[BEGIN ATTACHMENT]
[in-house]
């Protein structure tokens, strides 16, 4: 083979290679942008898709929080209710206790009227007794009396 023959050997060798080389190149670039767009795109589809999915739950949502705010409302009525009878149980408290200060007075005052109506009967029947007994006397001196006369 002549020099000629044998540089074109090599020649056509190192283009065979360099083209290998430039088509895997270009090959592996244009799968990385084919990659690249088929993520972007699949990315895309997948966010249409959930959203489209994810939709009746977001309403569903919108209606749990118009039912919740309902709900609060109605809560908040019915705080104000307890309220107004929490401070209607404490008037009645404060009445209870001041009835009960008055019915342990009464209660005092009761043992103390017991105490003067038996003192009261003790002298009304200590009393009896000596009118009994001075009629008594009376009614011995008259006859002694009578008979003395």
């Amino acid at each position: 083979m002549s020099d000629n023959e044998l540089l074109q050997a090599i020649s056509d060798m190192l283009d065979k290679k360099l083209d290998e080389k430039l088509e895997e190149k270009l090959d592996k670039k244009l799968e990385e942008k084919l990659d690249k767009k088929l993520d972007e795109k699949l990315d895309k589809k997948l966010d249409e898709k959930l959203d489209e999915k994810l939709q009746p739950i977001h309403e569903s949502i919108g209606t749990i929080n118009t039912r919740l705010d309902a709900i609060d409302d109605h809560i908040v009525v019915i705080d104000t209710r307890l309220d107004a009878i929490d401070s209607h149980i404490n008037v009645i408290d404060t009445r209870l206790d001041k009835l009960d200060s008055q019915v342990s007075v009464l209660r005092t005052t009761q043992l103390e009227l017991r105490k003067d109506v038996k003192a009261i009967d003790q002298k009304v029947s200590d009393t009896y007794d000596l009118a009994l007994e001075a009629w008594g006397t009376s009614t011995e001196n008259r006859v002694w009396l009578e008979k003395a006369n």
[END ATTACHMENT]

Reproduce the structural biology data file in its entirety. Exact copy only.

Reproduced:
[in-house]
């Protein structure tokens, strides 16, 4: 083979290679942008898709929080209710206790009227007794009396 023959050997060798080389190149670039767009795109589809999915739950949502705010409302009525009878149980408290200060007075005052109506009967029947007994006397001196006369 002549020099000629044998540089074109090599020649056509190192283009065979360099083209290998430039088509895997270009090959592996244009799968990385084919990659690249088929993520972007699949990315895309997948966010249409959930959203489209994810939709009746977001309403569903919108209606749990118009039912919740309902709900609060109605809560908040019915705080104000307890309220107004929490401070209607404490008037009645404060009445209870001041009835009960008055019915342990009464209660005092009761043992103390017991105490003067038996003192009261003790002298009304200590009393009896000596009118009994001075009629008594009376009614011995008259006859002694009578008979003395």
């Amino acid at each position: 083979m002549s020099d000629n023959e044998l540089l074109q050997a090599i020649s056509d060798m190192l283009d065979k290679k360099l083209d290998e080389k430039l088509e895997e190149k270009l090959d592996k670039k244009l799968e990385e942008k084919l990659d690249k767009k088929l993520d972007e795109k699949l990315d895309k589809k997948l966010d249409e898709k959930l959203d489209e999915k994810l939709q009746p739950i977001h309403e569903s949502i919108g209606t749990i929080n118009t039912r919740l705010d309902a709900i609060d409302d109605h809560i908040v009525v019915i705080d104000t209710r307890l309220d107004a009878i929490d401070s209607h149980i404490n008037v009645i408290d404060t009445r209870l206790d001041k009835l009960d200060s008055q019915v342990s007075v009464l209660r005092t005052t009761q043992l103390e009227l017991r105490k003067d109506v038996k003192a009261i009967d003790q002298k009304v029947s200590d009393t009896y007794d000596l009118a009994l007994e001075a009629w008594g006397t009376s009614t011995e001196n008259r006859v002694w009396l009578e008979k003395a006369n």